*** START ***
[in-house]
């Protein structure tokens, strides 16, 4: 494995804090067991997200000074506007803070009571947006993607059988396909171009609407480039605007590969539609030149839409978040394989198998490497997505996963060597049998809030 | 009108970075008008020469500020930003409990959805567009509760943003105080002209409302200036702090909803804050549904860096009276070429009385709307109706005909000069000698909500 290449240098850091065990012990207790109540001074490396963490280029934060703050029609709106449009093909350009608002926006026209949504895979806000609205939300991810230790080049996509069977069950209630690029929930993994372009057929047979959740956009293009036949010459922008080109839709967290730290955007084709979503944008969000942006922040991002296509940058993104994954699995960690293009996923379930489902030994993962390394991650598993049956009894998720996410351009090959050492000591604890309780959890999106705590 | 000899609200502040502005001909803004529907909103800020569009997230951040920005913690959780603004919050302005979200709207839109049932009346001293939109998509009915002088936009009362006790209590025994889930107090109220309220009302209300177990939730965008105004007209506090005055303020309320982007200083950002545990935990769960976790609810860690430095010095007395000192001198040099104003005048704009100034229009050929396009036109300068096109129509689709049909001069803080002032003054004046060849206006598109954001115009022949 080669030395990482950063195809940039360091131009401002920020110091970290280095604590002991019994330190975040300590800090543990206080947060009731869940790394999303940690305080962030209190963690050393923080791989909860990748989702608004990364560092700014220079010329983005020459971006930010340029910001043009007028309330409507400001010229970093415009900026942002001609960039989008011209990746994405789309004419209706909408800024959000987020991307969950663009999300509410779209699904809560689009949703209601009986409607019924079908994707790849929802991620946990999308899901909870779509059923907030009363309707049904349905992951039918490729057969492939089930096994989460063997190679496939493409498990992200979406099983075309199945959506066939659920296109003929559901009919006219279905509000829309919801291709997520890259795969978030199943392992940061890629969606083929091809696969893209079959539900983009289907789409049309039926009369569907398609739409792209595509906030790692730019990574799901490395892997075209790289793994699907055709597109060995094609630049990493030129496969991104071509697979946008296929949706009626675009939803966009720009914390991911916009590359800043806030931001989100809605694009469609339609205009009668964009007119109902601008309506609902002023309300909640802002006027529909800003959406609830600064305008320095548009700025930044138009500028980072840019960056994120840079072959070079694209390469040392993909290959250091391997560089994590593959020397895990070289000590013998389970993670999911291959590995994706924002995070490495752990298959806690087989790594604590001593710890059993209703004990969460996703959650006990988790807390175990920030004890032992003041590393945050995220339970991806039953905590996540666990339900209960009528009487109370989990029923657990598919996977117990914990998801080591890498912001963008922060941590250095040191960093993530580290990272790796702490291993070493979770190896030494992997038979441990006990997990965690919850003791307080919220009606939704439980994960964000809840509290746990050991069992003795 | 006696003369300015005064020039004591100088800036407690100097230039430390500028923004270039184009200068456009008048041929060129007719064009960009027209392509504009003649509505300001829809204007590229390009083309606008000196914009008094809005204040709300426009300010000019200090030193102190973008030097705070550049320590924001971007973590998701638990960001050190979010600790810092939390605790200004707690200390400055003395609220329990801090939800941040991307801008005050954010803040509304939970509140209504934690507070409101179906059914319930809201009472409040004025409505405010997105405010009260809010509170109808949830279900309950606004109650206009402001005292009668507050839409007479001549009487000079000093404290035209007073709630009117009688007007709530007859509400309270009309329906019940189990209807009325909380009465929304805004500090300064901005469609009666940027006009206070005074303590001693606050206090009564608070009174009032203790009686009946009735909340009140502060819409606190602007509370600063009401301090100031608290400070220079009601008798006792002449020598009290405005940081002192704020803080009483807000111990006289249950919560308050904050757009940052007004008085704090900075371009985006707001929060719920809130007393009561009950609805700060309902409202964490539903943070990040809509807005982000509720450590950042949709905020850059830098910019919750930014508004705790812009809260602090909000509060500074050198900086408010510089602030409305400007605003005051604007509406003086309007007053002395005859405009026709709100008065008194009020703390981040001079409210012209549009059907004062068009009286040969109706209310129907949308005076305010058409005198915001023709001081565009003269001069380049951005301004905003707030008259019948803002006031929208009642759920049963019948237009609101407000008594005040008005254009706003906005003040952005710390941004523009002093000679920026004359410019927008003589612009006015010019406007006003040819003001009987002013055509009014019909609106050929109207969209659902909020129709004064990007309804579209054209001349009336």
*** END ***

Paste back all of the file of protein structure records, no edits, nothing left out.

[in-house]
């Protein structure tokens, strides 16, 4: 494995804090067991997200000074506007803070009571947006993607059988396909171009609407480039605007590969539609030149839409978040394989198998490497997505996963060597049998809030 | 009108970075008008020469500020930003409990959805567009509760943003105080002209409302200036702090909803804050549904860096009276070429009385709307109706005909000069000698909500 290449240098850091065990012990207790109540001074490396963490280029934060703050029609709106449009093909350009608002926006026209949504895979806000609205939300991810230790080049996509069977069950209630690029929930993994372009057929047979959740956009293009036949010459922008080109839709967290730290955007084709979503944008969000942006922040991002296509940058993104994954699995960690293009996923379930489902030994993962390394991650598993049956009894998720996410351009090959050492000591604890309780959890999106705590 | 000899609200502040502005001909803004529907909103800020569009997230951040920005913690959780603004919050302005979200709207839109049932009346001293939109998509009915002088936009009362006790209590025994889930107090109220309220009302209300177990939730965008105004007209506090005055303020309320982007200083950002545990935990769960976790609810860690430095010095007395000192001198040099104003005048704009100034229009050929396009036109300068096109129509689709049909001069803080002032003054004046060849206006598109954001115009022949 080669030395990482950063195809940039360091131009401002920020110091970290280095604590002991019994330190975040300590800090543990206080947060009731869940790394999303940690305080962030209190963690050393923080791989909860990748989702608004990364560092700014220079010329983005020459971006930010340029910001043009007028309330409507400001010229970093415009900026942002001609960039989008011209990746994405789309004419209706909408800024959000987020991307969950663009999300509410779209699904809560689009949703209601009986409607019924079908994707790849929802991620946990999308899901909870779509059923907030009363309707049904349905992951039918490729057969492939089930096994989460063997190679496939493409498990992200979406099983075309199945959506066939659920296109003929559901009919006219279905509000829309919801291709997520890259795969978030199943392992940061890629969606083929091809696969893209079959539900983009289907789409049309039926009369569907398609739409792209595509906030790692730019990574799901490395892997075209790289793994699907055709597109060995094609630049990493030129496969991104071509697979946008296929949706009626675009939803966009720009914390991911916009590359800043806030931001989100809605694009469609339609205009009668964009007119109902601008309506609902002023309300909640802002006027529909800003959406609830600064305008320095548009700025930044138009500028980072840019960056994120840079072959070079694209390469040392993909290959250091391997560089994590593959020397895990070289000590013998389970993670999911291959590995994706924002995070490495752990298959806690087989790594604590001593710890059993209703004990969460996703959650006990988790807390175990920030004890032992003041590393945050995220339970991806039953905590996540666990339900209960009528009487109370989990029923657990598919996977117990914990998801080591890498912001963008922060941590250095040191960093993530580290990272790796702490291993070493979770190896030494992997038979441990006990997990965690919850003791307080919220009606939704439980994960964000809840509290746990050991069992003795 | 006696003369300015005064020039004591100088800036407690100097230039430390500028923004270039184009200068456009008048041929060129007719064009960009027209392509504009003649509505300001829809204007590229390009083309606008000196914009008094809005204040709300426009300010000019200090030193102190973008030097705070550049320590924001971007973590998701638990960001050190979010600790810092939390605790200004707690200390400055003395609220329990801090939800941040991307801008005050954010803040509304939970509140209504934690507070409101179906059914319930809201009472409040004025409505405010997105405010009260809010509170109808949830279900309950606004109650206009402001005292009668507050839409007479001549009487000079000093404290035209007073709630009117009688007007709530007859509400309270009309329906019940189990209807009325909380009465929304805004500090300064901005469609009666940027006009206070005074303590001693606050206090009564608070009174009032203790009686009946009735909340009140502060819409606190602007509370600063009401301090100031608290400070220079009601008798006792002449020598009290405005940081002192704020803080009483807000111990006289249950919560308050904050757009940052007004008085704090900075371009985006707001929060719920809130007393009561009950609805700060309902409202964490539903943070990040809509807005982000509720450590950042949709905020850059830098910019919750930014508004705790812009809260602090909000509060500074050198900086408010510089602030409305400007605003005051604007509406003086309007007053002395005859405009026709709100008065008194009020703390981040001079409210012209549009059907004062068009009286040969109706209310129907949308005076305010058409005198915001023709001081565009003269001069380049951005301004905003707030008259019948803002006031929208009642759920049963019948237009609101407000008594005040008005254009706003906005003040952005710390941004523009002093000679920026004359410019927008003589612009006015010019406007006003040819003001009987002013055509009014019909609106050929109207969209659902909020129709004064990007309804579209054209001349009336």